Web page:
I dreaded going to school as a child. It felt like such a burden! Getting up early to catch the bus, all the reading, writing and homework. And Math! Math was the worst. I just wanted to have fun and play with my friends. Besides the all-too-short enjoyment of recess, school just got in the way of that. In my mind school felt like a necessary evil.
But like many things in life, we often don’t realize how good something is until it is gone.
While most of us never had to experience having school taken away from us, that is the experience of so many Syrian refugee children. They have missed years of school are can’t access the formal education system in the countries where they have fled. This is the situation in Lebanon, where FH partners with the Lebanese Society for Educational and Social Development (LSESD).
Close to half of the Syrian refugees in Lebanon are children. The recently released 2016 Vulnerability Assessment of Syrian Refugees in Lebanon (VASyR) reported that 48 percent of Syrian school-aged children in Lebanon are out of school. This number increases in the Bekaa Valley, one of the primary areas where LSESD is working, with a reported 70 percent of all school aged Syrian children out of school and 84 percent of secondary age Syrian students out of school.
The Ministry of Education is actively seeking to increase capacity of the public school system, but the number of non-Lebanese children in Lebanon still far exceeds the spaces available.
Experience and research tell us that education is important for all children to build essential life skills, learn social and cultural norms, learn to build friendships and self-awareness, in addition to the necessary basic skills that enable children to pursue a fruitful future and contribute to society.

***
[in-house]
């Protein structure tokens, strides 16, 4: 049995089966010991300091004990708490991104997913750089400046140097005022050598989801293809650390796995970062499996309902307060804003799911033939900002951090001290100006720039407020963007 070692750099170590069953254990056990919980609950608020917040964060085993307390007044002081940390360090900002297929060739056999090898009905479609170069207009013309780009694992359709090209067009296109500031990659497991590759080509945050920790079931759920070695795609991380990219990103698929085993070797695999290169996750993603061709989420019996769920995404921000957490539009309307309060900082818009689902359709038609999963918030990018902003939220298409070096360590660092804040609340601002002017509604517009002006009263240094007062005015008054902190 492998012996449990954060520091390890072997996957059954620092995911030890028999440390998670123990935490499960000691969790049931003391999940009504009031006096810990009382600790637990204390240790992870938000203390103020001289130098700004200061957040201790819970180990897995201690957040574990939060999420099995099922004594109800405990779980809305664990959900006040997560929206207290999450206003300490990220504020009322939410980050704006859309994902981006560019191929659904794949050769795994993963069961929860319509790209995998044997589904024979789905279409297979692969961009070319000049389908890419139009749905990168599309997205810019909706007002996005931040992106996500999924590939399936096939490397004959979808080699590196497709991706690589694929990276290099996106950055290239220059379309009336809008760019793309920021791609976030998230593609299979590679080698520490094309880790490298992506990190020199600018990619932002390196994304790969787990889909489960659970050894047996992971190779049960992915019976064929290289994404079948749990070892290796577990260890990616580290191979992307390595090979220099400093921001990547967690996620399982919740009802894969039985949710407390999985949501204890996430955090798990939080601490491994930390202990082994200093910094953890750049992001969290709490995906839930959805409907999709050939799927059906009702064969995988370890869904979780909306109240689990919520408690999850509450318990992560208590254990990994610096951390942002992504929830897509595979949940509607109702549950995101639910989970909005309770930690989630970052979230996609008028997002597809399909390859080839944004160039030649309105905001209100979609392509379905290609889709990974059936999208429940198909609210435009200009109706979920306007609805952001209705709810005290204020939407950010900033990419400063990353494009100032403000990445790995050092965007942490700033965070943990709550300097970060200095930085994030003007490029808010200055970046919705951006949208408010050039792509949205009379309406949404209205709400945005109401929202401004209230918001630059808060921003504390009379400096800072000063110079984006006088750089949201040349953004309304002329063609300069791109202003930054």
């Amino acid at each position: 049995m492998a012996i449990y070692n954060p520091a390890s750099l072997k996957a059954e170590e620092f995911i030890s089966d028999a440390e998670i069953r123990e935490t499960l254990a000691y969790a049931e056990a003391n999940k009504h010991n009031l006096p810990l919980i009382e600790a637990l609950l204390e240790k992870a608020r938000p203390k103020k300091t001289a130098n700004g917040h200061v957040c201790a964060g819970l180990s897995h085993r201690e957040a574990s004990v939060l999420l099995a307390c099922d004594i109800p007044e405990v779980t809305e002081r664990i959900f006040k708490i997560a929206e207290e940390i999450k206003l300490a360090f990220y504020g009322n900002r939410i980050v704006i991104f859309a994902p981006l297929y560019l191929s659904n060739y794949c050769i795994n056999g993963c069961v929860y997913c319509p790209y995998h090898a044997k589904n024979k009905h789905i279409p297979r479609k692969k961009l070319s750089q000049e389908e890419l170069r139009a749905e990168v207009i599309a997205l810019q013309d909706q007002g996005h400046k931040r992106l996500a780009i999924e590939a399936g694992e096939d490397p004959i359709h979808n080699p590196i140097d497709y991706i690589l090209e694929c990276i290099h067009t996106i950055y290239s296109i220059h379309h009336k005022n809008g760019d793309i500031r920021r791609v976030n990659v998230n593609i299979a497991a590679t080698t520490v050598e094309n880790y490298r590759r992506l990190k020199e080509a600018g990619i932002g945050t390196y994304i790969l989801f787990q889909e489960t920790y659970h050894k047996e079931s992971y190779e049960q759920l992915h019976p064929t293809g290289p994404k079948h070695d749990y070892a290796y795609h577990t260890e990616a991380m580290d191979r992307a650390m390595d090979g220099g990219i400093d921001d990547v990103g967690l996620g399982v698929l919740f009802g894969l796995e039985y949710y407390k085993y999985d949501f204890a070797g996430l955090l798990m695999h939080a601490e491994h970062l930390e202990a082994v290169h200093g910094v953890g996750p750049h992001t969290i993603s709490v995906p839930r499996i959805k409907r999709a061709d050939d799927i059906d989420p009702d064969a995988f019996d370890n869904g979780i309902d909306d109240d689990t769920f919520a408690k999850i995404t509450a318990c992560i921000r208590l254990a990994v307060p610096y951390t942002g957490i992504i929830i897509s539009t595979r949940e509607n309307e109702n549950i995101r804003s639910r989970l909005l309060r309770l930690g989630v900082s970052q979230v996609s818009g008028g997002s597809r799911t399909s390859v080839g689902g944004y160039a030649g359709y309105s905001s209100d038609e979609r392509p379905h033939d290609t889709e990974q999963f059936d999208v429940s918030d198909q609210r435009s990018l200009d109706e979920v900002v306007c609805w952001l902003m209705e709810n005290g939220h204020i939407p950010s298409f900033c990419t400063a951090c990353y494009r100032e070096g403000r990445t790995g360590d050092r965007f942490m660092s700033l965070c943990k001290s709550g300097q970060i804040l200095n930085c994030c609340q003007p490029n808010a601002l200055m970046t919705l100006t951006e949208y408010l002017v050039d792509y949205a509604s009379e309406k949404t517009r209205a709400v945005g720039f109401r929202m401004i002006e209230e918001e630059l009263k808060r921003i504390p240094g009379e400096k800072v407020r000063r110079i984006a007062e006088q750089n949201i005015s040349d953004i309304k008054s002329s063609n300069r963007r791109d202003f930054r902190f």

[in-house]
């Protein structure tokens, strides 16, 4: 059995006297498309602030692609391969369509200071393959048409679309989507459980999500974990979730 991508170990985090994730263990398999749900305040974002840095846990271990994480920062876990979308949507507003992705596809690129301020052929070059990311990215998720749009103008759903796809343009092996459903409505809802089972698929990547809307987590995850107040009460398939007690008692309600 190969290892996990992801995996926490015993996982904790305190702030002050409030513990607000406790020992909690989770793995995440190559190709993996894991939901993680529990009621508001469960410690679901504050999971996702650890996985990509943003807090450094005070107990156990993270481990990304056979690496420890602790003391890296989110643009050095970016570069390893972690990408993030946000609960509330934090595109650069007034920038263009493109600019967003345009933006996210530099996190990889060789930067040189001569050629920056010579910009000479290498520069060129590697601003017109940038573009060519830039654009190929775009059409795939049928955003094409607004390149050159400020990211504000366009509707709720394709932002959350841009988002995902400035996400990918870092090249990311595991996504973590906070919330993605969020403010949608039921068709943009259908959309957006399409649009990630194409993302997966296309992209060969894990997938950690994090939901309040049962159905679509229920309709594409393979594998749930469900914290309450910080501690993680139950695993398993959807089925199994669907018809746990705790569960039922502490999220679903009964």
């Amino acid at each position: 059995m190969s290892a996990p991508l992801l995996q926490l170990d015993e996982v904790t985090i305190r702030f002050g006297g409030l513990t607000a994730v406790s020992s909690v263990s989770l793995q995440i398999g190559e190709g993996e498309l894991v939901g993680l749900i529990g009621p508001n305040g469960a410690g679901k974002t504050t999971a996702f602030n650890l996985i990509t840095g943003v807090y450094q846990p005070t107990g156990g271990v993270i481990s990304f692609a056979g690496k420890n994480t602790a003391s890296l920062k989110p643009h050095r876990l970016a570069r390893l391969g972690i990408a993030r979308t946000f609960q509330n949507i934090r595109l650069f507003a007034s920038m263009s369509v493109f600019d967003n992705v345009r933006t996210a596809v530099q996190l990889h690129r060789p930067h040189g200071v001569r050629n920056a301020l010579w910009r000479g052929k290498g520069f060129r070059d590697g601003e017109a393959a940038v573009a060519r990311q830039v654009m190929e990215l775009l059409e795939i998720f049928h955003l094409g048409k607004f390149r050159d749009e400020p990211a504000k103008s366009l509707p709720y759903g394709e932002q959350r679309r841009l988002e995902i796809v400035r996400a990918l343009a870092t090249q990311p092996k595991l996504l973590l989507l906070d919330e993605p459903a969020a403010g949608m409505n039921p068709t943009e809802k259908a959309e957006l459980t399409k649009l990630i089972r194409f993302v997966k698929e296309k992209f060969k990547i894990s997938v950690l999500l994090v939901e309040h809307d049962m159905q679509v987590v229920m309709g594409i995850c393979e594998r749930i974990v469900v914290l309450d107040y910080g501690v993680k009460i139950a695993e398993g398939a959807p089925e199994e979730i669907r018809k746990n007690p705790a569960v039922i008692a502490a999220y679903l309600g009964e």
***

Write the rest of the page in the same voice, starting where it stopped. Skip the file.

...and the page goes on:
All of these things are just as important for refugee children.
But in addition to that, school is vitally important for a number of other reasons for children who have fled their homes and war. School provides a safe environment where children are protected from further harm and danger. School provides daily structure and routine that helps children regain a sense of normalcy and belonging. Children are naturally resilient, but activities at school promote resiliency by giving children productive outlets to process their experiences, emotions and bounce back from the trauma of war and fleeing their home. These are some of the many reasons why education is preserved as a basic human right in the 1989 Convention on the Rights of the Child.
Food for the Hungry’s local partner, LSESD, provides non-formal education to over 1,200 refugee children in 10 learning centers in Lebanon.
These education projects confirm what research and experience tell us about education. But let me allow the children to speak for themselves by sharing some of the results of a recent child-focused participatory evaluation. In this activity, children were asked to draw a child going to school and not going to school. They were given a white sheet of paper with two child figure outlines. They were asked to fill in their features and backgrounds to show how these children feel and what they do when they are in or out of school. Here are a few examples and notable quotes.
“The one who doesn’t go to school looks at the one who does and cries.”
“His [the boy who doesn’t go to school’s] heart has stopped. He’s sick. He’s allergic.”
“The one who doesn’t go to school is crying.”
“The one who goes to school is considerate and helps old people.”
“The one who doesn’t go to school hates the world. Hates everyone.”
“Happy is reading, writing and going to school.”
“The one who doesn’t go to school plays with a ball and a bicycle. But he’s sad because he doesn’t go to school.”
“A child who doesn’t go to school is very sad.”
“Yussef is sad. He has to work. His sister pretends to go to school and is happy.”
In partnership with the Integral Alliance and the Lebanese Society for Educational and Social Development (LSESD) in Lebanon, Food for the Hungry is helping to provide vital, non-formal education to children like this so they can heal, grow and not lose their future. To learn more and to help with this life-saving work go to www.fh.org/syria.